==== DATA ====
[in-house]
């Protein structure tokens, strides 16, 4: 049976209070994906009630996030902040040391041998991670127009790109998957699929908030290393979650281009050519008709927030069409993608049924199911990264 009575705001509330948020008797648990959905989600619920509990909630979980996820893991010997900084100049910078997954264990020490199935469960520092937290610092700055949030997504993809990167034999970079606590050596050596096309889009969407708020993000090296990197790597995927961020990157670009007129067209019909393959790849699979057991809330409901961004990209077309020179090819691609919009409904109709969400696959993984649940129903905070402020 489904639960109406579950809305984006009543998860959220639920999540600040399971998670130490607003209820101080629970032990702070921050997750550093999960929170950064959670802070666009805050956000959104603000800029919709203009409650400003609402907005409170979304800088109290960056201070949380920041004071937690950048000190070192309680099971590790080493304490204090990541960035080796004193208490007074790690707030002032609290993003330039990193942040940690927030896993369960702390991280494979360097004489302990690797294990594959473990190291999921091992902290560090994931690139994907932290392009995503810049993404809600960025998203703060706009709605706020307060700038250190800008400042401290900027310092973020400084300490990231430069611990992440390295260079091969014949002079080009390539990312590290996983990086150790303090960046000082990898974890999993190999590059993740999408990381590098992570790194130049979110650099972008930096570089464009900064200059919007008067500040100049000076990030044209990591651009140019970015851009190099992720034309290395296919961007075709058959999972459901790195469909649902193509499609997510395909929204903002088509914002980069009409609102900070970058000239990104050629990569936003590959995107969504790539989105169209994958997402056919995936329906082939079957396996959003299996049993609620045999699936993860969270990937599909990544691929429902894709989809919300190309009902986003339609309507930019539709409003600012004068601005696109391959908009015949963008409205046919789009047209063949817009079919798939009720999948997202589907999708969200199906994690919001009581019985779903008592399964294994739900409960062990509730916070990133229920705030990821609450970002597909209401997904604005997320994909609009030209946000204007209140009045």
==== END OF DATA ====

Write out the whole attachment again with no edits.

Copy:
[in-house]
């Protein structure tokens, strides 16, 4: 049976209070994906009630996030902040040391041998991670127009790109998957699929908030290393979650281009050519008709927030069409993608049924199911990264 009575705001509330948020008797648990959905989600619920509990909630979980996820893991010997900084100049910078997954264990020490199935469960520092937290610092700055949030997504993809990167034999970079606590050596050596096309889009969407708020993000090296990197790597995927961020990157670009007129067209019909393959790849699979057991809330409901961004990209077309020179090819691609919009409904109709969400696959993984649940129903905070402020 489904639960109406579950809305984006009543998860959220639920999540600040399971998670130490607003209820101080629970032990702070921050997750550093999960929170950064959670802070666009805050956000959104603000800029919709203009409650400003609402907005409170979304800088109290960056201070949380920041004071937690950048000190070192309680099971590790080493304490204090990541960035080796004193208490007074790690707030002032609290993003330039990193942040940690927030896993369960702390991280494979360097004489302990690797294990594959473990190291999921091992902290560090994931690139994907932290392009995503810049993404809600960025998203703060706009709605706020307060700038250190800008400042401290900027310092973020400084300490990231430069611990992440390295260079091969014949002079080009390539990312590290996983990086150790303090960046000082990898974890999993190999590059993740999408990381590098992570790194130049979110650099972008930096570089464009900064200059919007008067500040100049000076990030044209990591651009140019970015851009190099992720034309290395296919961007075709058959999972459901790195469909649902193509499609997510395909929204903002088509914002980069009409609102900070970058000239990104050629990569936003590959995107969504790539989105169209994958997402056919995936329906082939079957396996959003299996049993609620045999699936993860969270990937599909990544691929429902894709989809919300190309009902986003339609309507930019539709409003600012004068601005696109391959908009015949963008409205046919789009047209063949817009079919798939009720999948997202589907999708969200199906994690919001009581019985779903008592399964294994739900409960062990509730916070990133229920705030990821609450970002597909209401997904604005997320994909609009030209946000204007209140009045």